According to Mutti et al.,[1]the QNST-II is designed to determine whether a child has learning problems or has symptoms of ADHD. The test consists of 15 skills, of which only subtest 4 (eye tracking) was used for the purpose of this study, as this is the only subtest to measure visual functioning. A mark of either 1 or 3 is allocated for the various aspects observed during the execution of the subtest. The participant scores 1 if the head is moved while performing the test and 3 if any jerkiness of the eyes occurs on vertical or horizontal movements. Inability to focus on an object or distractibility is also scored as 3. If the participant scored between 0 and 3, they will fall within the normal range, indicating no learning problems. However, scores between 4 and 6 are indicative of falling within the mild discrepancy range, and by implication they might find it difficult to learn in a normal environment. If a score > 6 is obtained, the participant falls into the severe discrepancy range, indicating ADHD associated with learning difficulties.[17]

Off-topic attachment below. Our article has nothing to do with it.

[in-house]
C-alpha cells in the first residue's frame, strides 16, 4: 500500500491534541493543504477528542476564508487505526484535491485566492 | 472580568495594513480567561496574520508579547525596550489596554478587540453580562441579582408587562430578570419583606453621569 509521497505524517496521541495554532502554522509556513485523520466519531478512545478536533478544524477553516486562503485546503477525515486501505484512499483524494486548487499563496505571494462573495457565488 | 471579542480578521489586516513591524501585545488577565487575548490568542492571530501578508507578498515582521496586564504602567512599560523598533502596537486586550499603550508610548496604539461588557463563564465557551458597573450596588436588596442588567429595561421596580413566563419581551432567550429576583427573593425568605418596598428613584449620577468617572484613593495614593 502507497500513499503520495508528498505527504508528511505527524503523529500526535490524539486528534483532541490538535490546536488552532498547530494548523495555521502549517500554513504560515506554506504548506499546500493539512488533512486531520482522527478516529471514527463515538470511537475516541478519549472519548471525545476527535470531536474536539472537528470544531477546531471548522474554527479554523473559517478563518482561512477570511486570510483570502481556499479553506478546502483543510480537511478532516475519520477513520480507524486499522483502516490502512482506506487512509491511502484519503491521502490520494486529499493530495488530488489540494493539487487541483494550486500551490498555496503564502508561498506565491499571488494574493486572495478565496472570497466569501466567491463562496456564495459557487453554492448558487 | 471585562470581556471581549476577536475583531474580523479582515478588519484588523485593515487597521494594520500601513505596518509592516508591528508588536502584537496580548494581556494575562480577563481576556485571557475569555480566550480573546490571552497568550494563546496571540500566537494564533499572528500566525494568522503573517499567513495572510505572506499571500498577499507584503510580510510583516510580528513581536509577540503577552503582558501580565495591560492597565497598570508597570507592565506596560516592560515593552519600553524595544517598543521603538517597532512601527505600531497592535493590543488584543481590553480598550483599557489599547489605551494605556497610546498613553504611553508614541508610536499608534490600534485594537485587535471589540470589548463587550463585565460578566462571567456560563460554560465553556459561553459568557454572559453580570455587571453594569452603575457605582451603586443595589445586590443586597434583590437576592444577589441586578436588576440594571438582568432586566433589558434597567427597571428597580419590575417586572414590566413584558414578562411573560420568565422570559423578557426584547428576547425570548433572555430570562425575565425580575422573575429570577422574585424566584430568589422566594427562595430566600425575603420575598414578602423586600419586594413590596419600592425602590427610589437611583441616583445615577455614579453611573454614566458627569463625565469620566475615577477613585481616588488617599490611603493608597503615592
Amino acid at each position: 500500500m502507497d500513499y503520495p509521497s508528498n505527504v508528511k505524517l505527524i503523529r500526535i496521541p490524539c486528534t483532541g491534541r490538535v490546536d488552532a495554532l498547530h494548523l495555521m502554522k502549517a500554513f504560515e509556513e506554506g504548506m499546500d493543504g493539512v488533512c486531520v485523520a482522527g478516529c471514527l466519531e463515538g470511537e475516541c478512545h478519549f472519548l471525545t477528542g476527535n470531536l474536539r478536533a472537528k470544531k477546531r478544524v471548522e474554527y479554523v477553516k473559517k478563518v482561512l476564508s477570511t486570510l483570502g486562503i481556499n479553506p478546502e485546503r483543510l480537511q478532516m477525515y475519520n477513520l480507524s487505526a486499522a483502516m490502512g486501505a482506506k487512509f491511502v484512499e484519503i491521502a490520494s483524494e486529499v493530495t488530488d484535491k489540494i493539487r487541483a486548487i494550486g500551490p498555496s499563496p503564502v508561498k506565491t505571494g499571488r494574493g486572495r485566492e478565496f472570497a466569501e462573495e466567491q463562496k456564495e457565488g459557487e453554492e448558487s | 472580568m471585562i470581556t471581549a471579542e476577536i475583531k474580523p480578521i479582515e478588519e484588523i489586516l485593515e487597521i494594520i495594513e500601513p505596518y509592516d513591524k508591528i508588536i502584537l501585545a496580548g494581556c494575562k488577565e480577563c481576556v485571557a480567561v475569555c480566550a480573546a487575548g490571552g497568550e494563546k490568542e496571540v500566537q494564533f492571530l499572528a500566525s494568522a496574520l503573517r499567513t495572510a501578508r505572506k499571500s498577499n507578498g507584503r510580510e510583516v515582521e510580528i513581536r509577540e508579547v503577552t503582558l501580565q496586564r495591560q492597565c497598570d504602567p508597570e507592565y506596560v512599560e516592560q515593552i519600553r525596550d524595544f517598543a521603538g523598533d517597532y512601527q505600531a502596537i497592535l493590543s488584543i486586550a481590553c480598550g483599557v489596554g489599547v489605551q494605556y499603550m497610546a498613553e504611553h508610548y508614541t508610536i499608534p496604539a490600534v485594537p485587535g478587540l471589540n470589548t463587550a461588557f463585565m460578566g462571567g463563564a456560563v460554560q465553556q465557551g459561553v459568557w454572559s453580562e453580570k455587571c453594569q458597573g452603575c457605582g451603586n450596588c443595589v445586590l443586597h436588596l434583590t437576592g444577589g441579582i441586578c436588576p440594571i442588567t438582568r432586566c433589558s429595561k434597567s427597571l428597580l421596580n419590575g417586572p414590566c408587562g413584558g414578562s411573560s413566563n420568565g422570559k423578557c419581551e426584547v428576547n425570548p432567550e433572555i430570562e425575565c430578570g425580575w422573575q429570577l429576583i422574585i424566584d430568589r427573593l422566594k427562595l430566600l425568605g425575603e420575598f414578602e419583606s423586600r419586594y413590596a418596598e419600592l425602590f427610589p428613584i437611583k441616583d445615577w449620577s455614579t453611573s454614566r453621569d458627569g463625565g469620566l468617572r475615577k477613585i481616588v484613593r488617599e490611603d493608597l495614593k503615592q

Data analysis

The principal researcher used a Microsoft Excel (Microsoft Corp., USA) spreadsheet to capture data from the Pyfer screening test and the QNST-II test electronically. The data were analysed by means of SAS statistical software.[17] Fisher's exact test was performed to assess the association between ADHD symptoms and visual functioning difficulties. Odds ratios (OR) and associated exact mid-p 95% confidence intervals (CI) were calculated[17] (i.e. the odds of failing the visual test in question when ADHD symptoms were present, divided by the odds of failing the visual test when ADHD symptoms were absent). The association of ADHD symptoms with the results of the QNST-II test (normal, moderate or severe problems) was assessed using the Mantel-Haenszel correlation test.[17]